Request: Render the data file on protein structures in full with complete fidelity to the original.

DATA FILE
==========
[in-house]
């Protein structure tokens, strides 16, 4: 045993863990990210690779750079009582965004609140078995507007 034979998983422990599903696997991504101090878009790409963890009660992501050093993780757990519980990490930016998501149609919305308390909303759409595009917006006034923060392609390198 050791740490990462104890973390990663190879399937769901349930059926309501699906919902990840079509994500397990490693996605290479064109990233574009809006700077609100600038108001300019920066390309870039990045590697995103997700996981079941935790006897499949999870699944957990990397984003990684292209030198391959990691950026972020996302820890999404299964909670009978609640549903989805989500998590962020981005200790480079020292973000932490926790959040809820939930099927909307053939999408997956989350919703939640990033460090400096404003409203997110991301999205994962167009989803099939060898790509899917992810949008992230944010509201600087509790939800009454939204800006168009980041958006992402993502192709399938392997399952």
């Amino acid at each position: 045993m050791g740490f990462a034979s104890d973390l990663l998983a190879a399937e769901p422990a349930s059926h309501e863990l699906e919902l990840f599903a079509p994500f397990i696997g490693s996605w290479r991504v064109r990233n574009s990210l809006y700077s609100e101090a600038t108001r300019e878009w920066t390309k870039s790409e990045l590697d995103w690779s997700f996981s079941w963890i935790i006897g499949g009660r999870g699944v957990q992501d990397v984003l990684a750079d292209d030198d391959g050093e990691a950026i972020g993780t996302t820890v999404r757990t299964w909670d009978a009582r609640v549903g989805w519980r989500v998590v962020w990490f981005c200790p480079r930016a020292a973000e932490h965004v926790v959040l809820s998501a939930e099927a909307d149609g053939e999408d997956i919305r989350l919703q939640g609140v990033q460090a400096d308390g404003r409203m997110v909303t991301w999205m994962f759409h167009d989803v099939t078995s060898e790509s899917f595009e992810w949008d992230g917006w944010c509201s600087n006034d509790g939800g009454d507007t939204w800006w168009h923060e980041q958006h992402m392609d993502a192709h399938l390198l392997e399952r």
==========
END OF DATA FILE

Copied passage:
[in-house]
């Protein structure tokens, strides 16, 4: 045993863990990210690779750079009582965004609140078995507007 034979998983422990599903696997991504101090878009790409963890009660992501050093993780757990519980990490930016998501149609919305308390909303759409595009917006006034923060392609390198 050791740490990462104890973390990663190879399937769901349930059926309501699906919902990840079509994500397990490693996605290479064109990233574009809006700077609100600038108001300019920066390309870039990045590697995103997700996981079941935790006897499949999870699944957990990397984003990684292209030198391959990691950026972020996302820890999404299964909670009978609640549903989805989500998590962020981005200790480079020292973000932490926790959040809820939930099927909307053939999408997956989350919703939640990033460090400096404003409203997110991301999205994962167009989803099939060898790509899917992810949008992230944010509201600087509790939800009454939204800006168009980041958006992402993502192709399938392997399952």
């Amino acid at each position: 045993m050791g740490f990462a034979s104890d973390l990663l998983a190879a399937e769901p422990a349930s059926h309501e863990l699906e919902l990840f599903a079509p994500f397990i696997g490693s996605w290479r991504v064109r990233n574009s990210l809006y700077s609100e101090a600038t108001r300019e878009w920066t390309k870039s790409e990045l590697d995103w690779s997700f996981s079941w963890i935790i006897g499949g009660r999870g699944v957990q992501d990397v984003l990684a750079d292209d030198d391959g050093e990691a950026i972020g993780t996302t820890v999404r757990t299964w909670d009978a009582r609640v549903g989805w519980r989500v998590v962020w990490f981005c200790p480079r930016a020292a973000e932490h965004v926790v959040l809820s998501a939930e099927a909307d149609g053939e999408d997956i919305r989350l919703q939640g609140v990033q460090a400096d308390g404003r409203m997110v909303t991301w999205m994962f759409h167009d989803v099939t078995s060898e790509s899917f595009e992810w949008d992230g917006w944010c509201s600087n006034d509790g939800g009454d507007t939204w800006w168009h923060e980041q958006h992402m392609d993502a192709h399938l390198l392997e399952r």